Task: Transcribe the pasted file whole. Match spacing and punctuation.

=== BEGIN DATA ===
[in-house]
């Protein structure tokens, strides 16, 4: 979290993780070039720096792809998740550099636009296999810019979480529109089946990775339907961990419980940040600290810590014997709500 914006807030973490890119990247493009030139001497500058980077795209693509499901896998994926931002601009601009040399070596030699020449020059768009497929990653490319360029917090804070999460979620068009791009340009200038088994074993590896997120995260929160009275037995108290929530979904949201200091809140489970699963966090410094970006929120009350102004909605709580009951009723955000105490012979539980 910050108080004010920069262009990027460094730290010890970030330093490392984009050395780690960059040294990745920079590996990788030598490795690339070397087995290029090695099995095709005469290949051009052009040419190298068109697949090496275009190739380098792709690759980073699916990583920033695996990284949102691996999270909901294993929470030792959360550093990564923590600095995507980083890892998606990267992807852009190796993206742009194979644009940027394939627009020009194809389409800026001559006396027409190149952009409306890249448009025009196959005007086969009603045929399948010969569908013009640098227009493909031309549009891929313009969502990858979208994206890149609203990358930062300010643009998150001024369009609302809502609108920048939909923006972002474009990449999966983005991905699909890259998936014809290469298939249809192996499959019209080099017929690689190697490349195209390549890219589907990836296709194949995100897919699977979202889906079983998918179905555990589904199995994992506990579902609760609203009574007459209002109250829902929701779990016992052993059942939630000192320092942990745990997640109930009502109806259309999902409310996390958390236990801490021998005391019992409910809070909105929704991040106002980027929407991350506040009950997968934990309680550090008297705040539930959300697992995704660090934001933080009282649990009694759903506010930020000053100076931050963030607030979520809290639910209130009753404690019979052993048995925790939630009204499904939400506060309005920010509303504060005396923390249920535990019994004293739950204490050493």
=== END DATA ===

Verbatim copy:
[in-house]
């Protein structure tokens, strides 16, 4: 979290993780070039720096792809998740550099636009296999810019979480529109089946990775339907961990419980940040600290810590014997709500 914006807030973490890119990247493009030139001497500058980077795209693509499901896998994926931002601009601009040399070596030699020449020059768009497929990653490319360029917090804070999460979620068009791009340009200038088994074993590896997120995260929160009275037995108290929530979904949201200091809140489970699963966090410094970006929120009350102004909605709580009951009723955000105490012979539980 910050108080004010920069262009990027460094730290010890970030330093490392984009050395780690960059040294990745920079590996990788030598490795690339070397087995290029090695099995095709005469290949051009052009040419190298068109697949090496275009190739380098792709690759980073699916990583920033695996990284949102691996999270909901294993929470030792959360550093990564923590600095995507980083890892998606990267992807852009190796993206742009194979644009940027394939627009020009194809389409800026001559006396027409190149952009409306890249448009025009196959005007086969009603045929399948010969569908013009640098227009493909031309549009891929313009969502990858979208994206890149609203990358930062300010643009998150001024369009609302809502609108920048939909923006972002474009990449999966983005991905699909890259998936014809290469298939249809192996499959019209080099017929690689190697490349195209390549890219589907990836296709194949995100897919699977979202889906079983998918179905555990589904199995994992506990579902609760609203009574007459209002109250829902929701779990016992052993059942939630000192320092942990745990997640109930009502109806259309999902409310996390958390236990801490021998005391019992409910809070909105929704991040106002980027929407991350506040009950997968934990309680550090008297705040539930959300697992995704660090934001933080009282649990009694759903506010930020000053100076931050963030607030979520809290639910209130009753404690019979052993048995925790939630009204499904939400506060309005920010509303504060005396923390249920535990019994004293739950204490050493």